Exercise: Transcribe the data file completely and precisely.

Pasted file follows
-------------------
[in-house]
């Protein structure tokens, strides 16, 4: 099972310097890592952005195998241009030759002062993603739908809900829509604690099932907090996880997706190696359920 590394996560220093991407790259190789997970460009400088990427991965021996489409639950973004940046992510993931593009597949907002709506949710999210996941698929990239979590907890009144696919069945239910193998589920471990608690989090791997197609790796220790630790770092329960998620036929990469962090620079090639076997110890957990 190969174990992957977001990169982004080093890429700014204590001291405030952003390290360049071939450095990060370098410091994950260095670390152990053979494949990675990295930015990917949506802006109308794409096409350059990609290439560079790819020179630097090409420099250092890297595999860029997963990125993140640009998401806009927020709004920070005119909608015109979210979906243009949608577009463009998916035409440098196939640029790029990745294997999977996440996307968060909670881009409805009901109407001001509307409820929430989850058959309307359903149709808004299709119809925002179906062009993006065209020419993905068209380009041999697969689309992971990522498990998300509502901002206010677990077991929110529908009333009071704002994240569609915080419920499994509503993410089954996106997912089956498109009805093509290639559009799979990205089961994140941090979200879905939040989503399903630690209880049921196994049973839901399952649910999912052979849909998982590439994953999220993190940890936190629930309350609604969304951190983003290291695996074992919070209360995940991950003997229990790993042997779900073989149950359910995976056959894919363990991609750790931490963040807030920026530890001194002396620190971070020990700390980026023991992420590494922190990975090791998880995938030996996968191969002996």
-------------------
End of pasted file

[in-house]
């Protein structure tokens, strides 16, 4: 099972310097890592952005195998241009030759002062993603739908809900829509604690099932907090996880997706190696359920 590394996560220093991407790259190789997970460009400088990427991965021996489409639950973004940046992510993931593009597949907002709506949710999210996941698929990239979590907890009144696919069945239910193998589920471990608690989090791997197609790796220790630790770092329960998620036929990469962090620079090639076997110890957990 190969174990992957977001990169982004080093890429700014204590001291405030952003390290360049071939450095990060370098410091994950260095670390152990053979494949990675990295930015990917949506802006109308794409096409350059990609290439560079790819020179630097090409420099250092890297595999860029997963990125993140640009998401806009927020709004920070005119909608015109979210979906243009949608577009463009998916035409440098196939640029790029990745294997999977996440996307968060909670881009409805009901109407001001509307409820929430989850058959309307359903149709808004299709119809925002179906062009993006065209020419993905068209380009041999697969689309992971990522498990998300509502901002206010677990077991929110529908009333009071704002994240569609915080419920499994509503993410089954996106997912089956498109009805093509290639559009799979990205089961994140941090979200879905939040989503399903630690209880049921196994049973839901399952649910999912052979849909998982590439994953999220993190940890936190629930309350609604969304951190983003290291695996074992919070209360995940991950003997229990790993042997779900073989149950359910995976056959894919363990991609750790931490963040807030920026530890001194002396620190971070020990700390980026023991992420590494922190990975090791998880995938030996996968191969002996």